Rurality has been popping up in a few different places in my life recently. I have been talking with a colleague about building some course materials on rural anthropology and sociology, my

Arkansas Archeological Survey station territories with urban areas overlain. SAU territory in yellow

recently-submitted platform for the upcoming Society for Historical Archaeology’s Board of Directors elections emphasized outreach with rural communities, and I live in and work in south Arkansas… look out the window… it’s rural.

But, if I am going to talk about working in rural areas, I wanted to know how rural territory is, and, because I am curious, how rural my station territory is in comparison with the other stations in the Arkansas Archeological Survey system. Because I am me, I threw some GIS at it.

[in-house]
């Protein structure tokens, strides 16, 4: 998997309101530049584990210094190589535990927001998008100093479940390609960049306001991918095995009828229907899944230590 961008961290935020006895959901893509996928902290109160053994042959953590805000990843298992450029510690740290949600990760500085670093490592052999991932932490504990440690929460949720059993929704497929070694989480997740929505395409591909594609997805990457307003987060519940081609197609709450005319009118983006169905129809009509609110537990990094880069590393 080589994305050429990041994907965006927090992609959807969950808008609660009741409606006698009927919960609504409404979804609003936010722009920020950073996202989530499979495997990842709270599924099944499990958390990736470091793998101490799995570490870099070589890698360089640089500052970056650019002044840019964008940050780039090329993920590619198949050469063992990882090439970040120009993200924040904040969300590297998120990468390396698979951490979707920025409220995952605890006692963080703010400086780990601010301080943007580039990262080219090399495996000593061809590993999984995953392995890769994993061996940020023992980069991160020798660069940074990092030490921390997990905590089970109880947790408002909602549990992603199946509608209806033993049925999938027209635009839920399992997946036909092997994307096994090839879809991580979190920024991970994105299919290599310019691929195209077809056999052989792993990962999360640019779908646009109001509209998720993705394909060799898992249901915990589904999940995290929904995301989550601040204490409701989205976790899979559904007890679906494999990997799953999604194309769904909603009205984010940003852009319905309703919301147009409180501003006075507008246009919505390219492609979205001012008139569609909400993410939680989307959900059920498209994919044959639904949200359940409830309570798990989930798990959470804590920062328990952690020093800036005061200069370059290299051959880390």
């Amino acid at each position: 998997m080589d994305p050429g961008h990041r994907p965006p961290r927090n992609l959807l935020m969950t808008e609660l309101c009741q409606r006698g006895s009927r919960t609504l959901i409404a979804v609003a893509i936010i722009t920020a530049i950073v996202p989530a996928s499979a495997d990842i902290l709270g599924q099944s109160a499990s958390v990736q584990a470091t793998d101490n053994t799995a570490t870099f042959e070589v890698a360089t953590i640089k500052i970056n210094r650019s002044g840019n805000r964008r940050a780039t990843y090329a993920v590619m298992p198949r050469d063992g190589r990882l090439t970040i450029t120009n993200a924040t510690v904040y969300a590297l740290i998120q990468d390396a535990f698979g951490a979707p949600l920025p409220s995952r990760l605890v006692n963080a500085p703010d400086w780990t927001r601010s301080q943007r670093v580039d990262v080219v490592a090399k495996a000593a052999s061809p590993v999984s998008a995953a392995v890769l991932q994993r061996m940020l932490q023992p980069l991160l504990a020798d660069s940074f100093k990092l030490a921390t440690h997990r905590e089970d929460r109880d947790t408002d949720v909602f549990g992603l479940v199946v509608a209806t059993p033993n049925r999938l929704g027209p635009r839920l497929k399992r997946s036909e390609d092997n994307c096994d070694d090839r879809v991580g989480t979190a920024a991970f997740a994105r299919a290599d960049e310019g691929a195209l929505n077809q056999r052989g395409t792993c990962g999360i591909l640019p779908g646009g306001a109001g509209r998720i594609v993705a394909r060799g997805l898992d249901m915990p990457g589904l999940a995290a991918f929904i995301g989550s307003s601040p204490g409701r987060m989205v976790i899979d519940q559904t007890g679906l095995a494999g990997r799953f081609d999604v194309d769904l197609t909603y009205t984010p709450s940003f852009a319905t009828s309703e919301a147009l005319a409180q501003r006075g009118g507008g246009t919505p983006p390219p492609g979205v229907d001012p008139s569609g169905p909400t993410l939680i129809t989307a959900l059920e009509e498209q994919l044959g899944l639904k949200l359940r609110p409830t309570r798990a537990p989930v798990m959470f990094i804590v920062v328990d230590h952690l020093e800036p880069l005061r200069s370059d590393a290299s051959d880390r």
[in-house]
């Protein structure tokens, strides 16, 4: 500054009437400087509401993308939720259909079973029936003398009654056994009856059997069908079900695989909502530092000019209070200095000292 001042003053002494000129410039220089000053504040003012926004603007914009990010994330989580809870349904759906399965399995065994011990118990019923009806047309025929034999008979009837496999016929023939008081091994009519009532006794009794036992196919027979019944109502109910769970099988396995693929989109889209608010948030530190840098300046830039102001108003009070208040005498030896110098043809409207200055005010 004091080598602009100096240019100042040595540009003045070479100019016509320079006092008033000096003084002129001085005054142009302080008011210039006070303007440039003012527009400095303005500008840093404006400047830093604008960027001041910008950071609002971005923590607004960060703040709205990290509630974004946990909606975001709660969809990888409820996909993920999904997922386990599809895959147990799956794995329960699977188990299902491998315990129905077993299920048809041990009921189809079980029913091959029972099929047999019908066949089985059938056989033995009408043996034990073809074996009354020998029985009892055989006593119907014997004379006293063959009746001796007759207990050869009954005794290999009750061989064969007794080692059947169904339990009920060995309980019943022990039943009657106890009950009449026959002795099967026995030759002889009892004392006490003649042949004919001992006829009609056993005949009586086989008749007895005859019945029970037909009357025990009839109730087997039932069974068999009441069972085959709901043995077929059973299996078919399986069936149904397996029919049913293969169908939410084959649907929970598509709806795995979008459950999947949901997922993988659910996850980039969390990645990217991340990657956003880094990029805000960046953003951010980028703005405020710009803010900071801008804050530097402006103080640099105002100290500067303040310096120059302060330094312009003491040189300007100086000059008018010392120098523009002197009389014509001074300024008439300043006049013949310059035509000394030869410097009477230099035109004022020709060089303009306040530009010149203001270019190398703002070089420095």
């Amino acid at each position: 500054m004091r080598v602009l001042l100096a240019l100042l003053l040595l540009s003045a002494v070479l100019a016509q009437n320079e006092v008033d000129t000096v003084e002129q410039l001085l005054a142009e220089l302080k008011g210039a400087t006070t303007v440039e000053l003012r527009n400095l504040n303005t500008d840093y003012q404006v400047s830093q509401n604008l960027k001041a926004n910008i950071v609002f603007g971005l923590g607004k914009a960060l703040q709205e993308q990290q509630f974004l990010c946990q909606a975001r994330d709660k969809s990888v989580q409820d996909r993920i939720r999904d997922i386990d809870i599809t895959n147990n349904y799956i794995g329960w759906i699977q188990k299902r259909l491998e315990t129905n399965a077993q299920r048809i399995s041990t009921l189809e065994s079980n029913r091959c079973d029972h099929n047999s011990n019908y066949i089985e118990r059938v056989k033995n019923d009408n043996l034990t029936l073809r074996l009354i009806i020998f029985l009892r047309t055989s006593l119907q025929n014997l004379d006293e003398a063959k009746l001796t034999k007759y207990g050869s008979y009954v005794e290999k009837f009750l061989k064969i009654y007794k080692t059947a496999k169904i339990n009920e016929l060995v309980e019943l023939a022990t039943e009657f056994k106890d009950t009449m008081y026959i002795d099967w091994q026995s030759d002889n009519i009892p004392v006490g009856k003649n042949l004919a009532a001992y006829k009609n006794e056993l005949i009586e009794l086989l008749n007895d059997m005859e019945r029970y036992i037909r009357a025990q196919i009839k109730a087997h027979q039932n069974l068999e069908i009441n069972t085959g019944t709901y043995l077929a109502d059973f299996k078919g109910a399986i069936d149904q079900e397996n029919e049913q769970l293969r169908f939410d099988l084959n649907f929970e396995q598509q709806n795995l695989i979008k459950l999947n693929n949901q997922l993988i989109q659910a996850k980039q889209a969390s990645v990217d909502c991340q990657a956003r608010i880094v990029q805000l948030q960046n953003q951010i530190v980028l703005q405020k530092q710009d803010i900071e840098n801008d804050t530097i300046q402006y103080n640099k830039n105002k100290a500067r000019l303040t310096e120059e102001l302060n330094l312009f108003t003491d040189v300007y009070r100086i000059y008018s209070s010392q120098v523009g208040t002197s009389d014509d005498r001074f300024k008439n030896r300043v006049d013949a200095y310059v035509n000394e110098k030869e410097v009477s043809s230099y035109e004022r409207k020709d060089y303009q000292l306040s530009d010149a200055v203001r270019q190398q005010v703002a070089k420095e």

I downloaded a shapefile of urban areas from the U.S. Census Bureau, who define such things, and did some simple statistics in ArcMap.

Station Total Area (sq mi) Urban Area (sq mi) Percent Urban Area
ASU 11,503 182 1.6%
HSU 6,423 354 5.5%
SAU 7,348 75 1.0%
UAF 8,238 311 3.8%
UAM 4,967 36 0.7%
UAPB 5,957 581 9.8%
WRI 7,631 95 1.2%

So, we’re the fourth largest territory, but the second most rural behind UAM. Of course, this is just land mass, which was the easiest to calculate with the given files at hand. I pulled populations for the SAU territory, and we’re 58% rural, well above the 42% that is the state average and 19.3% that is the national average. I don’t have specifics for the rest of the state, as that was going to be a bigger data mining operation.

Why does this matter? Comparing the SAU territory to others is pretty much a just-so story, but in the larger scope, all of our stations work with primarily rural territories in a state that has a rural population twice the national average. That creates a different working context than our colleagues on the coasts (East, West, and Gulf). Somewhere, Robert Earl Keen’s “Out Here in the Middle” is playing in the background…

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